**If all of this seems SUPER overwhelming, don’t worry, we’ve got you covered. We created an entire unit filled with tips, step-by-step instructions, graphic organizer, rubrics, and so much more to help you teach writing effectively in your classroom! We call it the “How to Teach Writing” Unit, and you can learn more about it by CLICKING HERE. (FYI: This mega unit includes all of the resources we’ve mentioned in this blog post.)
What are some ways that you help your students practice writing claims and finding solid evidence? Let us know in the comments below!

Pin this post for later …

Do you struggle with teaching claims and/or thesis statements in your middle school classroom? This blog post is the answer to all of your problems! This post gives you three essential steps to helping your students learn and understand claims!

All posts

No Comments

Leave a Reply

This site uses Akismet to reduce spam. Learn how your comment data is processed.



Hi there! We're two middle school ELA teachers with a mission to share ideas, tips, and tricks for effectively teaching reading and writing in the secondary classroom. We're so happy you stopped by!

Caitlin + Jessica

Your 15 Free Resources Are Waiting!

Immediately receive access to our
Free Resource Library

We promise we won't spam you.

Let’s Connect

Popular Posts

Our Latest Posts



  • Let me know in the comments which camp you’re in?⁣
Holiday music right after Halloween!! 🎄 ⁣
Or ... You’re crazy, it’s WAY too early to start listening to holiday music! 😱⁣
Well, I used to be the latter, but the other day “White Christmas” came on, and I just decided to FULLY embrace the holidays early this year 😂 Oh well!⁣
With that being said, this Gingerbread House for Sale Descriptive Writing Activity is an AMAZING resource for your middle schoolers to dive into right before the break!⁣
Things are INSANE this time of year and kids need something that is engaging and fun, yet highly rigorous and academic 🎄 That’s exactly what this resource is! ✅ ⁣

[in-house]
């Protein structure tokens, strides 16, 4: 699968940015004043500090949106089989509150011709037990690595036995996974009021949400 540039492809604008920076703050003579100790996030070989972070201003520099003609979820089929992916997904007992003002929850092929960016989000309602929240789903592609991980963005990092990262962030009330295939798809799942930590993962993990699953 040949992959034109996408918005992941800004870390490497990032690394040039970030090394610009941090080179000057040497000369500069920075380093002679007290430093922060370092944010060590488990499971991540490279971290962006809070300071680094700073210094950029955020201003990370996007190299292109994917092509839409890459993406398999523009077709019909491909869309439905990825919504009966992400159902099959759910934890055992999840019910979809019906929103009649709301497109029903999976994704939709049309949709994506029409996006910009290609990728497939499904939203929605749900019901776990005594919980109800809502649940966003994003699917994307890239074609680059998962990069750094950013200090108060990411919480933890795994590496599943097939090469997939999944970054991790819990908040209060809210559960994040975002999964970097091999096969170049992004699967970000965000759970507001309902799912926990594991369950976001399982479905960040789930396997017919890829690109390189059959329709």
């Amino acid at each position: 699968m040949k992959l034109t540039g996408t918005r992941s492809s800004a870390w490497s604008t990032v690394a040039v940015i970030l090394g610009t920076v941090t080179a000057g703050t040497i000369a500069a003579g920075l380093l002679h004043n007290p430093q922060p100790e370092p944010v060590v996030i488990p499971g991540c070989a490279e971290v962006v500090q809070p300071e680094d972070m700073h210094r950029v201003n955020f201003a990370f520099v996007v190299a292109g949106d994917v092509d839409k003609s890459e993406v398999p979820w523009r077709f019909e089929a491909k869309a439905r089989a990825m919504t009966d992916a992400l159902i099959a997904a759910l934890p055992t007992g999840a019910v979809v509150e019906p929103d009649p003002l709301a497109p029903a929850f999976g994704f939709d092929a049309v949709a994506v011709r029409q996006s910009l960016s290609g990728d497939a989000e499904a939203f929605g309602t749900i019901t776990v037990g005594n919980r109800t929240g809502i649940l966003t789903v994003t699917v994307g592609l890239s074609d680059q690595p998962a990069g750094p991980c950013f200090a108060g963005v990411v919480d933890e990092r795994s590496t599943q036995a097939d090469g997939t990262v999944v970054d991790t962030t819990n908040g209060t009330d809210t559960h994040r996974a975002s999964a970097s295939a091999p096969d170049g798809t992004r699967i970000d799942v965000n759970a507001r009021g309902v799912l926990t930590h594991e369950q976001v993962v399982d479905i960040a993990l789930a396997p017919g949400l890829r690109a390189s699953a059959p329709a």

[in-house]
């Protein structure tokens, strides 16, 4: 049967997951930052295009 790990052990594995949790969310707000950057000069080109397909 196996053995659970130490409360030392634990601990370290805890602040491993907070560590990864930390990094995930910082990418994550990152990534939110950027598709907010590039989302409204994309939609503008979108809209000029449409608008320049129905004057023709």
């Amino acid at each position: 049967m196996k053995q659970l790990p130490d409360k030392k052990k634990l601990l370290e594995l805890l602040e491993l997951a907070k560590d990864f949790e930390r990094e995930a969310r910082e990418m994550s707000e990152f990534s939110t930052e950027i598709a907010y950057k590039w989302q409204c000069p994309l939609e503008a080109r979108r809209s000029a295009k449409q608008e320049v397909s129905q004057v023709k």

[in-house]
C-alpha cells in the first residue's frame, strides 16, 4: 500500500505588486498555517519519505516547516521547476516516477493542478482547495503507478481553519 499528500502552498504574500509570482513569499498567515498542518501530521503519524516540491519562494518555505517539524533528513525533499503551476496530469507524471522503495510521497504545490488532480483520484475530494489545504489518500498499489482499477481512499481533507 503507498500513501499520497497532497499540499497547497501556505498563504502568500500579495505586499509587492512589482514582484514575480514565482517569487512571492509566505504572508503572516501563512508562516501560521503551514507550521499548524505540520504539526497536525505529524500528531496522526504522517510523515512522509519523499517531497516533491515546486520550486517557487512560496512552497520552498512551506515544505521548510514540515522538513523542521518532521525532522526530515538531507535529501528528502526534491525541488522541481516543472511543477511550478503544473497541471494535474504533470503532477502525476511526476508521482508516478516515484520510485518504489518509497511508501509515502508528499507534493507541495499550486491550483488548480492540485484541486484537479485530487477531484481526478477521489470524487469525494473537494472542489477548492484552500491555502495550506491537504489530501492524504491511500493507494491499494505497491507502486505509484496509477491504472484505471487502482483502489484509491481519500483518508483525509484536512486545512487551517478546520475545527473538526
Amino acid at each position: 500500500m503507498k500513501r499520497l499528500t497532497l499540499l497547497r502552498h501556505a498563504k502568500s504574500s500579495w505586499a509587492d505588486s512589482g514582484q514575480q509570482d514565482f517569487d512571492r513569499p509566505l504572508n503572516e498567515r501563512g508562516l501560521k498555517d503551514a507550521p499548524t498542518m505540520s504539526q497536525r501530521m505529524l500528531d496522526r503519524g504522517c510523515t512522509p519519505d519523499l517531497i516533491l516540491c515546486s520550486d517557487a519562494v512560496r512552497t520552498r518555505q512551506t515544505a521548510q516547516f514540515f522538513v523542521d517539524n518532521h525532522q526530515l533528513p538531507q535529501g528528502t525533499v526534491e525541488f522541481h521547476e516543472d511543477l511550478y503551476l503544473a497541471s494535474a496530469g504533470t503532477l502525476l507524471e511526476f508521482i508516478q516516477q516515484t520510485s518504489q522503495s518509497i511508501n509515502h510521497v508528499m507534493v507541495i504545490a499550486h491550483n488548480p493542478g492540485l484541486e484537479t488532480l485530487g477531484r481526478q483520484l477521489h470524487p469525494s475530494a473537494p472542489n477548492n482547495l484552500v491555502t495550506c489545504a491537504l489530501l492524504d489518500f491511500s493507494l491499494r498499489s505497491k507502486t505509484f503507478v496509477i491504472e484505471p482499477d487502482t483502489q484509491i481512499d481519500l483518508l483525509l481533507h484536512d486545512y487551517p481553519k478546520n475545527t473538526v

Let me know in the comments if you’d like me to DM you the link! Or you can visit the link in our profile as well 😘⁣
And if you already have and have used this resource in the past, I would LOVE to know that as well!!⁣
Hope you all are having a restful Sunday ♥️
  • One of the biggest mistakes we can make as writing teachers is requiring our students to start their essays with a HOOK. 
With this strategy, students gets STUCK on that first sentence before they can even get a chance to get to the heart of their paper! They end up wasting tons of precious writing time trying to come up with an interesting hook that oftentimes is a stretch. 
Instead, we want to give our students a CLEAR roadmap to begin their essays. One that will give them confidence in their abilities from the get go. One that allows them to quickly move into the meat of their critical analysis, so they can truly show us what they've learned. 
If you've ever taught hook and are ready to try a new, counterintuitive approach that WORKS and gives your students RESULTS, this episode is a MUST listen. 
Head over here to give it a listen --> ebacademics.com/34
  • Double tap if you agree ♥️♥️⁣
And if you need to call in sick to take a mental health day for yourself. DO IT. Take a day off and go get a pedicure, or go shopping, or go workout!⁣
Do whatever you need to do to get to the place of your best self. ⁣
I used to work with a teacher who took a mental health day every month. It was when I first started teaching, and I didn’t get it. Why was she doing that?⁣